Tell us a bit about your background.
I am from Chala, a small town in Gujarat on the western coast of India. I am a designer by training, though I now split my time between working for Oleomingus, crafting and teaching games. I studied exhibition and spatial design at NID (National Institute of Design). The course incorporated a study of architecture and graphic design.
I started using SketchUp as part of my course work in 2009-10. I chose the software because it had a very small download size at the time and it seemed rather simple to use. I first used SketchUp to outline a small gallery space; over the course of several projects SketchUp became an indispensable crafting tool and I became rather comfortable working with volumes and shapes directly.
How does SketchUp relate to what you do?
SketchUp is the only crafting tool we use for creating our game environments. We work with a very simple development pipeline, where we build our meshes in SketchUp, paint them using textures created in Photoshop, and compile them in Unity. For prototyping, we use an assembly of geometric shapes and simple volumes that are particularly well suited to SketchUp. SketchUp’s toolset allows for a clear delineation of simple surfaces using volume and vertex-based tools.
Let’s talk about your current project, an exploration game called "Somewhere".
“Somewhere” is a narrative-driven first-person exploration game set in an alternate colonial India. Narrated through a collection of short stories, the game explores the strange consequences of the search for a mythical city of storytellers called Kayamgadh. This is a game about people and their lives, about absurd encounters and stories that are lost. It delves into the fractures of forgotten histories and the artifice of memory. But most of all this is a game about the telling of stories.
We use SketchUp as a level editor for our diorama-like spaces. Our process of creating an environment starts with an assembly of volumes and colors. Then structures are created by combining forms from a library of simple geometrical components, each with latent cultural connotation. Of course, this technique of assemblage does not seek to recreate in exactitude, but only to evoke a sense of space or recognizable form, by combining simple solids at various scales.
Of course, this technique of assemblage does not seek to recreate in exactitude, but only to evoke a sense of space or recognizable form, by combining simple solids at various scales.
What modeling functions are important to your work?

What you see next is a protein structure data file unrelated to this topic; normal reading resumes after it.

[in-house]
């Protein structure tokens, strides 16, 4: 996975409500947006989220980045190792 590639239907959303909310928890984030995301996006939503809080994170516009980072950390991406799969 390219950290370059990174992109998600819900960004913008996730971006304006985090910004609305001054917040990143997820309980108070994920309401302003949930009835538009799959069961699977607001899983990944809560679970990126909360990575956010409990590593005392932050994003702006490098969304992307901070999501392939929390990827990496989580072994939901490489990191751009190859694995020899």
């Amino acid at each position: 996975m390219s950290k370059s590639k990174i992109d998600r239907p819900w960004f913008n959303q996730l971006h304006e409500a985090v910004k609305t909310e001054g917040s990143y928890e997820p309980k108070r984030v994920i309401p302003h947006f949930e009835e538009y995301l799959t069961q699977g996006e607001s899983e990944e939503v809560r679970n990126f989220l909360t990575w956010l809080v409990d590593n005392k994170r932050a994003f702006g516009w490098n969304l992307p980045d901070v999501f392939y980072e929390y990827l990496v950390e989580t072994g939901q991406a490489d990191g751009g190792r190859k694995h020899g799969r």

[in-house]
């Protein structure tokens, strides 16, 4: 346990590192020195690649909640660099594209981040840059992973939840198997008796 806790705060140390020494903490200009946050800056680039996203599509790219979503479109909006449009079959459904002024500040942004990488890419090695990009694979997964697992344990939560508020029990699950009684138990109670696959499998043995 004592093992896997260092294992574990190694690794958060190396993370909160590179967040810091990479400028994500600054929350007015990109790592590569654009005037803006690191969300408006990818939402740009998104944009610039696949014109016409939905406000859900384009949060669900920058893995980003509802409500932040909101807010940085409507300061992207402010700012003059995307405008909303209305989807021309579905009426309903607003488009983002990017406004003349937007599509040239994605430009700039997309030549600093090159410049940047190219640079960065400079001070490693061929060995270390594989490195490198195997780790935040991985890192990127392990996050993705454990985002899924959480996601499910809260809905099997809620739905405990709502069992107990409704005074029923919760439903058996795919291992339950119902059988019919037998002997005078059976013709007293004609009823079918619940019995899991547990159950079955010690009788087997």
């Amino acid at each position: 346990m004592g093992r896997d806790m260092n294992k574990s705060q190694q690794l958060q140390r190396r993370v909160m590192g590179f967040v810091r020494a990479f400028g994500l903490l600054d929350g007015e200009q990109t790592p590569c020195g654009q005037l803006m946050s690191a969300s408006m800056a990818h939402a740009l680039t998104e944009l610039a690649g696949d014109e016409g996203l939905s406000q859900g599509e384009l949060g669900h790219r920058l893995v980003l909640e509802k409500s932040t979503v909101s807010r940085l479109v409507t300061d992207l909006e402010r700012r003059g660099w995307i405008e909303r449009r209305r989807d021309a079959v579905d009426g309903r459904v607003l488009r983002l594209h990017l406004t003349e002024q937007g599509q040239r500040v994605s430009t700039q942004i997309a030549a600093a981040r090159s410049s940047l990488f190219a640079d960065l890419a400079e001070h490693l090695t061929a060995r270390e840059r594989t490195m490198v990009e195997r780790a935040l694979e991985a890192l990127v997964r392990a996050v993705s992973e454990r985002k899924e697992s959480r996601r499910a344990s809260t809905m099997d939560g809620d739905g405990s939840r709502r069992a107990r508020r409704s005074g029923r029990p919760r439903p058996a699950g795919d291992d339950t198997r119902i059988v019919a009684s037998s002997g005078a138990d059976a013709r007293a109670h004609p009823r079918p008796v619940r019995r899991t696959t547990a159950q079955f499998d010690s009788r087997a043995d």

We frequently use the Scale tool to re-size small objects in our environment, so a toothbrush becomes the size of a lamp post or the lantern the size of a bed. Aside from calling attention to the object and the anomaly of its enlarged existence, we use this scaling as a way to organize space.
The peculiar shapes of small objects crafted to fit the human hand often result in surprising pockets of spaces when scaled up. Compositions of giant teacups, for example, are ideal boulders on a landscape and giant toothbrushes make for excellent trees!
Scaling an object in this manner also determines the minimum scale of your room or exterior environment, and breaks down most rational grids into irrational units with strange pathways of navigation around them.
Composing objects by repetition fractures regular space and combines delineated surfaces into contiguous volumes. For example, a forest is a series of repeating trees, and isolating an individual tree is difficult. Therefore, in compositions where it is imperative not to call attention to a single object -- a surface, wall or structure -- repetition allows us to create homogeneity.
Repetition makes it easier to convince the player of an anomaly. If one chair in the game floats in the air it simply appears to be a bug, or requires a special explanation, but if all the chairs float, then the phenomenon, by virtue of repetition, simply is and needs no further justification to exist!
Color and Texture
Our use of color is predominantly a function of Unity and not SketchUp; however, simple texture mapping with SketchUp’s Paint Bucket tool in SketchUp defines our peculiar workflow and allows a comfortable rapidity in prototyping several combinations of colors and textures.
So, the Paint Bucket tool is our SketchUp equivalent of a texture mapping tool. SketchUp's simple approach to wrapping materials across grouped meshes and our use of seamless textures allows us to resolve texturing without having to cut seams, paint meshes or align the UV coordinates. Moreover, our art style is predicated on the use of simple patterns and bold colors so we work only with diffuse textures and without normal or specular maps.
Follow Me Tool
The Follow Me tool can serve as a loft tool when you are working with surfaces that are to be stretched across an edge. We use this to craft objects with radial symmetry or symmetry across the loft axis, and when we are working with the cross-sectional profile of the object, it's simpler than crafting the entire volume itself.
We use the Line, Polygon, Scale, Move, and Smoove tools to manipulate underlying terrains. The Sandbox tools allow control over edges and vertexes.
Combining these tools, you are no longer working with surfaces or volumes but with skewing and scaling edges or pushing and pulling vertexes.
What SketchUp extensions are important to your process?
We use ThomThom’s QuadFace Tools to subdivide and un-smooth geometry, and to remove or insert loops around closed surfaces. CLF Shape Bender by Chris Fullmer is useful for creating leaves by bending cut-out surfaces, and Tree Maker by 3d Arc Studio is used as a reference for creating small plants and automatically arranging leaf components. Once complete, we then export the SketchUp model to a Collada file and bring it into Unity 5.
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